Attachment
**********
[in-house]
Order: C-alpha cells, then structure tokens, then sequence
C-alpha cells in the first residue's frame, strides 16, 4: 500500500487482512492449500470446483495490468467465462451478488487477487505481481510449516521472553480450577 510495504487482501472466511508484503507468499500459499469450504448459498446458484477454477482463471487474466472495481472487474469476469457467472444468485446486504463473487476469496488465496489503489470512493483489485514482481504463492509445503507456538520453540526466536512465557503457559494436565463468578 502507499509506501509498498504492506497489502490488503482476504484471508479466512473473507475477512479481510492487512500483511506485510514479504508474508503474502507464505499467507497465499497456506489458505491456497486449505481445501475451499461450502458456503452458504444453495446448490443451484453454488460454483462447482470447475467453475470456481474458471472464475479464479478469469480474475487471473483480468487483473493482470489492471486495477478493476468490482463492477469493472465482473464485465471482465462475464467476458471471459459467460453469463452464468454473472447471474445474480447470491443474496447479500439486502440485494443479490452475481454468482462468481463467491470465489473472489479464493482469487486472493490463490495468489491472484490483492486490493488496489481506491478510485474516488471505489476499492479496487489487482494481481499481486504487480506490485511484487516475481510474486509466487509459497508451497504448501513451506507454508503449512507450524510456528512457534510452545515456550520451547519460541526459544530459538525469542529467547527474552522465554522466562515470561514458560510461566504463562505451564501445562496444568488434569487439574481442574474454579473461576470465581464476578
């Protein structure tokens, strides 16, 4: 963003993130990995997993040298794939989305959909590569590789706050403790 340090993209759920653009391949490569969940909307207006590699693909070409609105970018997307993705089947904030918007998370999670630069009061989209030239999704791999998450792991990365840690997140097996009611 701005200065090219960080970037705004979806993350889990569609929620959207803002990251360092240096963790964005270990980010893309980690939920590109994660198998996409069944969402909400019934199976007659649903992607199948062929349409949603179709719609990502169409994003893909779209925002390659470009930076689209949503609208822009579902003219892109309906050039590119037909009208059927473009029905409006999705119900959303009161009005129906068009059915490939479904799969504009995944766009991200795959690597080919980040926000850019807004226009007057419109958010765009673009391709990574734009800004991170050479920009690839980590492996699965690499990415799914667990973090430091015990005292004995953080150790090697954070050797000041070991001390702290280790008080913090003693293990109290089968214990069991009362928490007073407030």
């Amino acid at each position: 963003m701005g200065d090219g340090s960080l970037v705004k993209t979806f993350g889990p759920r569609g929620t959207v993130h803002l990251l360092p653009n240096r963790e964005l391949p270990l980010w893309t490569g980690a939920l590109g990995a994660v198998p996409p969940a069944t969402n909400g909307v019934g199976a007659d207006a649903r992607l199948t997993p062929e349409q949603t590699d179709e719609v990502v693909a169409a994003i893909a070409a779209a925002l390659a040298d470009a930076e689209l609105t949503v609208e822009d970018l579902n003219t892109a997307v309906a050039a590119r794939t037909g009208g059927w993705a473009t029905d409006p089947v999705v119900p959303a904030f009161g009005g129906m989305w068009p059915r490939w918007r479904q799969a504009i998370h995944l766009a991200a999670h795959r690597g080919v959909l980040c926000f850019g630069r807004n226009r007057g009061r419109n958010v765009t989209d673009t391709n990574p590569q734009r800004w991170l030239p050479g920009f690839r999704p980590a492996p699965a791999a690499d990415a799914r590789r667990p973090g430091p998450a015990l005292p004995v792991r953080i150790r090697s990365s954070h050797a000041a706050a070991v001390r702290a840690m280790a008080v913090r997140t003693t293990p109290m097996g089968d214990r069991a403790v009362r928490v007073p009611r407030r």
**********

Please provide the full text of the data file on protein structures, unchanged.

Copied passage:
[in-house]
Order: C-alpha cells, then structure tokens, then sequence
C-alpha cells in the first residue's frame, strides 16, 4: 500500500487482512492449500470446483495490468467465462451478488487477487505481481510449516521472553480450577 510495504487482501472466511508484503507468499500459499469450504448459498446458484477454477482463471487474466472495481472487474469476469457467472444468485446486504463473487476469496488465496489503489470512493483489485514482481504463492509445503507456538520453540526466536512465557503457559494436565463468578 502507499509506501509498498504492506497489502490488503482476504484471508479466512473473507475477512479481510492487512500483511506485510514479504508474508503474502507464505499467507497465499497456506489458505491456497486449505481445501475451499461450502458456503452458504444453495446448490443451484453454488460454483462447482470447475467453475470456481474458471472464475479464479478469469480474475487471473483480468487483473493482470489492471486495477478493476468490482463492477469493472465482473464485465471482465462475464467476458471471459459467460453469463452464468454473472447471474445474480447470491443474496447479500439486502440485494443479490452475481454468482462468481463467491470465489473472489479464493482469487486472493490463490495468489491472484490483492486490493488496489481506491478510485474516488471505489476499492479496487489487482494481481499481486504487480506490485511484487516475481510474486509466487509459497508451497504448501513451506507454508503449512507450524510456528512457534510452545515456550520451547519460541526459544530459538525469542529467547527474552522465554522466562515470561514458560510461566504463562505451564501445562496444568488434569487439574481442574474454579473461576470465581464476578
């Protein structure tokens, strides 16, 4: 963003993130990995997993040298794939989305959909590569590789706050403790 340090993209759920653009391949490569969940909307207006590699693909070409609105970018997307993705089947904030918007998370999670630069009061989209030239999704791999998450792991990365840690997140097996009611 701005200065090219960080970037705004979806993350889990569609929620959207803002990251360092240096963790964005270990980010893309980690939920590109994660198998996409069944969402909400019934199976007659649903992607199948062929349409949603179709719609990502169409994003893909779209925002390659470009930076689209949503609208822009579902003219892109309906050039590119037909009208059927473009029905409006999705119900959303009161009005129906068009059915490939479904799969504009995944766009991200795959690597080919980040926000850019807004226009007057419109958010765009673009391709990574734009800004991170050479920009690839980590492996699965690499990415799914667990973090430091015990005292004995953080150790090697954070050797000041070991001390702290280790008080913090003693293990109290089968214990069991009362928490007073407030």
């Amino acid at each position: 963003m701005g200065d090219g340090s960080l970037v705004k993209t979806f993350g889990p759920r569609g929620t959207v993130h803002l990251l360092p653009n240096r963790e964005l391949p270990l980010w893309t490569g980690a939920l590109g990995a994660v198998p996409p969940a069944t969402n909400g909307v019934g199976a007659d207006a649903r992607l199948t997993p062929e349409q949603t590699d179709e719609v990502v693909a169409a994003i893909a070409a779209a925002l390659a040298d470009a930076e689209l609105t949503v609208e822009d970018l579902n003219t892109a997307v309906a050039a590119r794939t037909g009208g059927w993705a473009t029905d409006p089947v999705v119900p959303a904030f009161g009005g129906m989305w068009p059915r490939w918007r479904q799969a504009i998370h995944l766009a991200a999670h795959r690597g080919v959909l980040c926000f850019g630069r807004n226009r007057g009061r419109n958010v765009t989209d673009t391709n990574p590569q734009r800004w991170l030239p050479g920009f690839r999704p980590a492996p699965a791999a690499d990415a799914r590789r667990p973090g430091p998450a015990l005292p004995v792991r953080i150790r090697s990365s954070h050797a000041a706050a070991v001390r702290a840690m280790a008080v913090r997140t003693t293990p109290m097996g089968d214990r069991a403790v009362r928490v007073p009611r407030r």